Does Age Affect Surgical Outcomes After Ileal pouch–Anal Anastomosis in Children?

Nora Bismar, Ashish S. Patel, David T. Schindel

Research output: Contribution to journalArticlepeer-review

3 Scopus citations


Background: Younger children are referred for surgical intervention in the treatment of ulcerative colitis (UC) and familial adenomatous polyposis (FAP). Outcome data in this population after a laparoscopic restorative proctocolectomy and Ileal pouch-anal anastomosis (LRS-IPAA) are limited. We reviewed our experience to determine if younger children would have similar functional outcomes. Methods: After institutional review board approval, a review of children with FAP and UC undergoing LRS-IPAA at a children's hospital from 2002 to 2017 occurred. The study groups were defined based on age: young group (YG; 5-12 y) and older group (OG; 13-18 y). Data points included demographics, postprocedure course, and outcomes. Statistical analysis was performed. Results: Sixty-five children were identified and grouped by age: YG (n = 22, average age 9 y) and OG (n = 43, average age 15.4 y). Thirteen children in YG had UC, and nine had FAP. Twenty-eight children in OG were diagnosed with UC, and 15 with FAP. After LRS-IPAA, continence, appetite recovery, and use of antidiarrheal medications were not significantly different between groups. The incidence of pouch stricture, diagnosis of pouchitis, and complications were also not significantly different. Two children (YG), aged 11 and 12 y at the time of colectomy, were initially diagnosed with UC and then reassigned as having Crohn's disease because of persistent symptoms. One child, who underwent colectomy at 17 y for FAP, had invasive rectal cancer and died 3 y later from metastatic disease. Time of follow-up for OG is 8-61 mo (average: 37 mo). Period of follow-up for YG is 11-73 mo (average: 43 mo). Conclusions: There are no significant differences in the functional outcomes between groups after LRS-IPAA. Although numbers are small, these data suggest younger age should not be a deterrent when contemplating LRS-IPAA in the treatment of UC and FAP in the pediatric population. Younger patients with FAP may benefit from early intervention.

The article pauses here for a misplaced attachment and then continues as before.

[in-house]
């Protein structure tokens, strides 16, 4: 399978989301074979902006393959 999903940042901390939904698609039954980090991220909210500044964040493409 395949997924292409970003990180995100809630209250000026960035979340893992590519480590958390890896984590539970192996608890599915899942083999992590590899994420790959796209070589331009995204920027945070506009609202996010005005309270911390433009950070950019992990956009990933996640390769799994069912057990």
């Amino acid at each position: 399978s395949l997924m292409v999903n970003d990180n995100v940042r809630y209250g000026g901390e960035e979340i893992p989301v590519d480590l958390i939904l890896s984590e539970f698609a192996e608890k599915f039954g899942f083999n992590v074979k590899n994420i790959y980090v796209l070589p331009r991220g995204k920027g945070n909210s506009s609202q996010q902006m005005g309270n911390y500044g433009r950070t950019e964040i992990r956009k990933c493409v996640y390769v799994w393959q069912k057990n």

Original languageEnglish (US)
Pages (from-to)61-66
Number of pages6
JournalJournal of Surgical Research
StatePublished - May 2019


  • Ileal pouch anal anastomosis
  • Ileostomy
  • J pouch
  • Pediatric
  • Restorative proctocolectomy
  • Ulcerative colitis

ASJC Scopus subject areas

  • Surgery


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